Christine McCarthy looks at New Zealand political parties' criminal justice policies ahead of the general election, and argues open prisons would have a much better shot at prisoner reintegration than our current prison infrastructure.
The past year or so has seen much debate on our criminal justice system.
The Government’s Safe and Effective Justice advisory group has resoundingly pointed to a failed system and a need to rethink the fundamentals of how we do things. Deficiencies in support for those with mental health and addiction needs have been highlighted, and this forms an important context for election policies this year. What is clear is there is substantial agreement across the board regarding party priorities for prisoners.
Better access to education, trades training and post-release support (including housing and employment), along with addiction treatment and mental health support for offenders, form part of all parties’ policies. National’s ‘Clean Start’ policy to provide wrap-around support for recently released ex-prisoners is one example that aims to proactively prevent reoffending by helping people access employment, housing and other support in the community.
Properly addressing these needs of prisoners so they can succeed after release picks up one of the strong messages from the Safe and Effective Justice advisory group. This consensus could be productively built on by whoever forms the next government and begin the long overdue changes identified in myriad reports since at least the 1980s.
The most obvious disagreements remain in approaches to prison sentences and remand. These policies affect the number of people in prison, the cost of the prison system, the average age of prisoners, and reintegration and recidivism outcomes.
Where The Opportunities Party (TOP) and the Greens want the three-strikes legislation and recent bail and parole laws repealed, New Zealand First and the New Conservatives are advancing stricter bail laws, mandatory minimum sentences and reduced use of concurrent sentences.
Longer sentences will add additional strain, with no benefit, to a system already creaking. Prison conditions will worsen, with more in-cell time, less access to rehabilitation, and pressures on staffing levels.
The stratospheric increase in remand prisoners in recent years illustrates how seemingly small law changes can affect this. In June 2020, the remand prison population was 37 percent, a near doubling since 2013, when the Bail Act changed. At a daily cost of $302 a remandee, we currently pay $225.86 million more annually to house remand prisoners than if 2013 levels had been unchanged. Perhaps that money could be put to better use helping people in the community?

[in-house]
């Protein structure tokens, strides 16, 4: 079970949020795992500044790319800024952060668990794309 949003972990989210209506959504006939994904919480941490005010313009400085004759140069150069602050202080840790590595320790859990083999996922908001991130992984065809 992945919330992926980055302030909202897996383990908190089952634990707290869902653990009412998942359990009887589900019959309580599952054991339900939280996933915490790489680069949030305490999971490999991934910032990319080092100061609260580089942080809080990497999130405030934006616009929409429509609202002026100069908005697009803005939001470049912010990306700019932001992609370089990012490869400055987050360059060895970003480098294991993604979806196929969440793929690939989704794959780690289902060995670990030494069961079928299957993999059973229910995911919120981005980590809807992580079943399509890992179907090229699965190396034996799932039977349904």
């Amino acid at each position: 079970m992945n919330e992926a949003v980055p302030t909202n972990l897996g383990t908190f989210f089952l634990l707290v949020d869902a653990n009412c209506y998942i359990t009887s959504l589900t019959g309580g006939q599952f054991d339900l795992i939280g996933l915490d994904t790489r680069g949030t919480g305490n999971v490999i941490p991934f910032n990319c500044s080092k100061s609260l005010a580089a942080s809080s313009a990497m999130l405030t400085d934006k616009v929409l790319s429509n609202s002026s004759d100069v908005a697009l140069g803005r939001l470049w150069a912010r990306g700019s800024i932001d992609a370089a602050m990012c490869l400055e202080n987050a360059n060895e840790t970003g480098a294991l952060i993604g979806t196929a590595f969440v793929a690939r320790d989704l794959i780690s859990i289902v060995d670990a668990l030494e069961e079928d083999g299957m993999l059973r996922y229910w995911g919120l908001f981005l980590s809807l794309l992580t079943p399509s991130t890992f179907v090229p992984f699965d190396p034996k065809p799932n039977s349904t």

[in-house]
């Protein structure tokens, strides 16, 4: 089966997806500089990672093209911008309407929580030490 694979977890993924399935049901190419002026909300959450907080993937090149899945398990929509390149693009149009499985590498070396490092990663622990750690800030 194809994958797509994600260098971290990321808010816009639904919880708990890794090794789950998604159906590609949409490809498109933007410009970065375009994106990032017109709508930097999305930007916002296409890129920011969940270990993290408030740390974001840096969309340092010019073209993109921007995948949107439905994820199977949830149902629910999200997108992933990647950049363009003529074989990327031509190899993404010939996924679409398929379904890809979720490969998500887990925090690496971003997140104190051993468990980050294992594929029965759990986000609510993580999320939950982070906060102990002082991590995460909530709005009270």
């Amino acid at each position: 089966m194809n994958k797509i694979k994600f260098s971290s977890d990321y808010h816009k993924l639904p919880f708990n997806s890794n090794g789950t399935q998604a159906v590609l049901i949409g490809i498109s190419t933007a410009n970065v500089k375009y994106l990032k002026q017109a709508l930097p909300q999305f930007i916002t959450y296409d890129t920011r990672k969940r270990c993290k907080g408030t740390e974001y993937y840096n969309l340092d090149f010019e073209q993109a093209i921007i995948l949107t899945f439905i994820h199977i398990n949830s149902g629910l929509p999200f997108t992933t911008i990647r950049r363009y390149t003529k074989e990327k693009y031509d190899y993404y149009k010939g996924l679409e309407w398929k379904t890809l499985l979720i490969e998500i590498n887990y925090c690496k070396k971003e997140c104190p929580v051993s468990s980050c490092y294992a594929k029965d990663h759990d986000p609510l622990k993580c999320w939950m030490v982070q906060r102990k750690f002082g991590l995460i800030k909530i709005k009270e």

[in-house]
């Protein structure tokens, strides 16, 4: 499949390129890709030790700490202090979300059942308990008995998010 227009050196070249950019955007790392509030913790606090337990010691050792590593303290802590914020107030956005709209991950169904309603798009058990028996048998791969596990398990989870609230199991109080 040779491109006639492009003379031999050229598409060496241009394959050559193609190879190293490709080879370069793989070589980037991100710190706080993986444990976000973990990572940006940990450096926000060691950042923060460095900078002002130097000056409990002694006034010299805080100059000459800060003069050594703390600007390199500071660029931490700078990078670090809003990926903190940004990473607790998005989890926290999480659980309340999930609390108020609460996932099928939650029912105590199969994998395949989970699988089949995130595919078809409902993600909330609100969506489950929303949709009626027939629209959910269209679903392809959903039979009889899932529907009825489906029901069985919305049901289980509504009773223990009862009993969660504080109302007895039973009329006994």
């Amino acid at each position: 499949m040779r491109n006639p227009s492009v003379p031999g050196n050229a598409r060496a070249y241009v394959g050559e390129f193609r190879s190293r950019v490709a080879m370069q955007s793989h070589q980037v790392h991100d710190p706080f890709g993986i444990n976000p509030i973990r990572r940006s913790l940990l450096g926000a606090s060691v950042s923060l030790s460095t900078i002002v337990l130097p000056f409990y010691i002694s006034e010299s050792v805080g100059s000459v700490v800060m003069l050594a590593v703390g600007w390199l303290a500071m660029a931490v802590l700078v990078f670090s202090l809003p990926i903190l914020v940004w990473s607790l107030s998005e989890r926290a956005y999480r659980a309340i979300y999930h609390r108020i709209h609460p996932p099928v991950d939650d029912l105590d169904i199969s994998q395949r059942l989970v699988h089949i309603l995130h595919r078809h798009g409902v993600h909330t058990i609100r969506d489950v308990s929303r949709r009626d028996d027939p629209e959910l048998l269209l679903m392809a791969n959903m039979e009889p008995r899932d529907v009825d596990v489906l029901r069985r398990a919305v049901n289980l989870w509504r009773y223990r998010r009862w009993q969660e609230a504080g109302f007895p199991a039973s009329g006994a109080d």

Current projections are that by 2029 people yet to be tried and sentenced will surpass sentenced prisoners. That’s disturbing when we are already one of the world’s greatest incarcerators. Our current rate of 199 prisoners per 100,000 of population finds company with Saudi Arabia (197) and Jordan (198). Australia's rate is 169, the United Kingdom 133, Canada 103, Norway 60 and Japan 39.
While the policies of New Zealand First and the New Conservatives are likely to exacerbate this unsustainable situation, National is not promoting longer adult prison sentences. It is, however, promising to increase the ability to sentence offenders under 18 years of age in youth justice facilities.
Green Party and TOP policies to reduce the prison population and increase alternative sentences to prison (eg restorative justice, addiction treatment) are consistent with the advice of Sir Peter Gluckman, the Prime Minister’s former chief science advisor, who in 2018 noted that “the costs of prisons far exceed those justified by the need to protect the public. We keep imprisoning more people in response to dogma not data ... prisons are extremely expensive training grounds for further offending, building criminal skills, damaging their employment, accommodation and family prospects, and compounding mental health and substance use issues”.
Labour also aims to reduce the prison population, and New Zealand First would introduce a greater range of non-custodial sentences.
Green Party policy is the most explicit regarding intentions to address institutional racism and, with TOP, promote iwi involvement and tikanga Māori solutions, and address the disproportionate incarceration of Māori (who comprise over 52 percent of prisoners). Previous Māori Party policy also addressed these issues, but its current policy is not yet available. The recent strategic plan for Corrections (Hōkai Rangi) squarely commits to reducing the number of Māori in prison, so a continuation of this thinking can be expected with the re-election of current Government parties.
The surprise among the policies is the New Conservatives’ three-stage prison system. This comprises stages of discipline and work in prison, education and trades training, and time in open prisons, where prisoners work in the community while still living in prison.
It’s not clear what is meant by “discipline”, but a more comprehensive open prison system would positively expand the current release to work scheme and the use of self-care units. Open prisons would better support successful prisoner transition and reintegration than our current prison infrastructure, especially given our high use of prison for low-risk offenders (over 55 percent of New Zealand’s sentenced prisoners have minimum or low security classifications). It is an initiative well worth further investigation.
Christine McCarthy is a senior lecturer in the Wellington School of Architecture at Te Herenga Waka—Victoria University of Wellington and a former president of the Wellington Howard League for Penal Reform.